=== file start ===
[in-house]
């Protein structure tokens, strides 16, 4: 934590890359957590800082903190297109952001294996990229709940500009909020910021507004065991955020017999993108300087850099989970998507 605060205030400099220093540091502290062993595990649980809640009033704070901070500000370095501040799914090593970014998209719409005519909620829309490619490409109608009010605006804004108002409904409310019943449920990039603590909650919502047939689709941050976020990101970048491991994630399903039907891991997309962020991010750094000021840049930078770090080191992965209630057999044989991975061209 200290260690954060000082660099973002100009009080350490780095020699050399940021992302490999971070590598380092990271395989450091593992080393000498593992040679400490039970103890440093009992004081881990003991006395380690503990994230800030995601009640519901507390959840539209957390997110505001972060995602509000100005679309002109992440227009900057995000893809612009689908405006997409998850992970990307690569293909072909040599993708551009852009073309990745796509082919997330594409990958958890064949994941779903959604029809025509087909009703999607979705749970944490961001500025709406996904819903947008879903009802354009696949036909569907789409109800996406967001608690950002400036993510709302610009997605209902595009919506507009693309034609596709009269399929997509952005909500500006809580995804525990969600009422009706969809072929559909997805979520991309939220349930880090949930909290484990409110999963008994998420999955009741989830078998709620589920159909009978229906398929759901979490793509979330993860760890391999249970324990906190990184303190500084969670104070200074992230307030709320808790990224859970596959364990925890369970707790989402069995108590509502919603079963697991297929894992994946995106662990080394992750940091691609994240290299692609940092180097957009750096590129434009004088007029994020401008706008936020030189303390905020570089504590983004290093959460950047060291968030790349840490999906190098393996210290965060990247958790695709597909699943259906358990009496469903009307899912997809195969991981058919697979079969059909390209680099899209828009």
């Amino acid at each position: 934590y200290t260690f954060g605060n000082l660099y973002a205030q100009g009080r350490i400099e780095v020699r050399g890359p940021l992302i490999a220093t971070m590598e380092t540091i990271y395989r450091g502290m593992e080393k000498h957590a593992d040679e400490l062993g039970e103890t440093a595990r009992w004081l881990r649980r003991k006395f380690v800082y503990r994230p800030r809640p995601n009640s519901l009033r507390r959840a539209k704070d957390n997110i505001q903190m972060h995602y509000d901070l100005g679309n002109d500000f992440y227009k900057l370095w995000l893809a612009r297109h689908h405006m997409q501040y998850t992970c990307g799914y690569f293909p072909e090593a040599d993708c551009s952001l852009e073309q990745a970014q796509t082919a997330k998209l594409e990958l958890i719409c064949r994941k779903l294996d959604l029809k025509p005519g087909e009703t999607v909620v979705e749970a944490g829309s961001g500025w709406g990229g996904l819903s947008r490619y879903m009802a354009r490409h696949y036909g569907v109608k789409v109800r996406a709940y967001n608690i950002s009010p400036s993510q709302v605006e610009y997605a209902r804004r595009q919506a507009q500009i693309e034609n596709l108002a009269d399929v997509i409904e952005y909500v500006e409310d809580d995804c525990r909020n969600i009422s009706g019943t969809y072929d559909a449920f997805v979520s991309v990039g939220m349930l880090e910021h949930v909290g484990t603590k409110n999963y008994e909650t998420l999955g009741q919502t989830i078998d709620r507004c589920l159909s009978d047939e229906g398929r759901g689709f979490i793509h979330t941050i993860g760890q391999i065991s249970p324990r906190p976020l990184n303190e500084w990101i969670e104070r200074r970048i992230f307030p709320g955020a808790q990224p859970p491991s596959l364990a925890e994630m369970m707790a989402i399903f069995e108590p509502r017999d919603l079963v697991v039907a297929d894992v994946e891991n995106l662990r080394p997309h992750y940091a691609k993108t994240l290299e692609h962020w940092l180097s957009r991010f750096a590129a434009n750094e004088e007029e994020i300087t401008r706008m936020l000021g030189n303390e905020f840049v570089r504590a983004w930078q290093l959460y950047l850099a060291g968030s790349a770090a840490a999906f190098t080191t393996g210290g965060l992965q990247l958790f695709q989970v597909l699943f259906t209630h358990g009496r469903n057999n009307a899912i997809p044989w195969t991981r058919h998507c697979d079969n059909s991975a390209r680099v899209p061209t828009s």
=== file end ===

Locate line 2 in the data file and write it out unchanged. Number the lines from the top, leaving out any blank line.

């Protein structure tokens, strides 16, 4: 934590890359957590800082903190297109952001294996990229709940500009909020910021507004065991955020017999993108300087850099989970998507 605060205030400099220093540091502290062993595990649980809640009033704070901070500000370095501040799914090593970014998209719409005519909620829309490619490409109608009010605006804004108002409904409310019943449920990039603590909650919502047939689709941050976020990101970048491991994630399903039907891991997309962020991010750094000021840049930078770090080191992965209630057999044989991975061209 200290260690954060000082660099973002100009009080350490780095020699050399940021992302490999971070590598380092990271395989450091593992080393000498593992040679400490039970103890440093009992004081881990003991006395380690503990994230800030995601009640519901507390959840539209957390997110505001972060995602509000100005679309002109992440227009900057995000893809612009689908405006997409998850992970990307690569293909072909040599993708551009852009073309990745796509082919997330594409990958958890064949994941779903959604029809025509087909009703999607979705749970944490961001500025709406996904819903947008879903009802354009696949036909569907789409109800996406967001608690950002400036993510709302610009997605209902595009919506507009693309034609596709009269399929997509952005909500500006809580995804525990969600009422009706969809072929559909997805979520991309939220349930880090949930909290484990409110999963008994998420999955009741989830078998709620589920159909009978229906398929759901979490793509979330993860760890391999249970324990906190990184303190500084969670104070200074992230307030709320808790990224859970596959364990925890369970707790989402069995108590509502919603079963697991297929894992994946995106662990080394992750940091691609994240290299692609940092180097957009750096590129434009004088007029994020401008706008936020030189303390905020570089504590983004290093959460950047060291968030790349840490999906190098393996210290965060990247958790695709597909699943259906358990009496469903009307899912997809195969991981058919697979079969059909390209680099899209828009």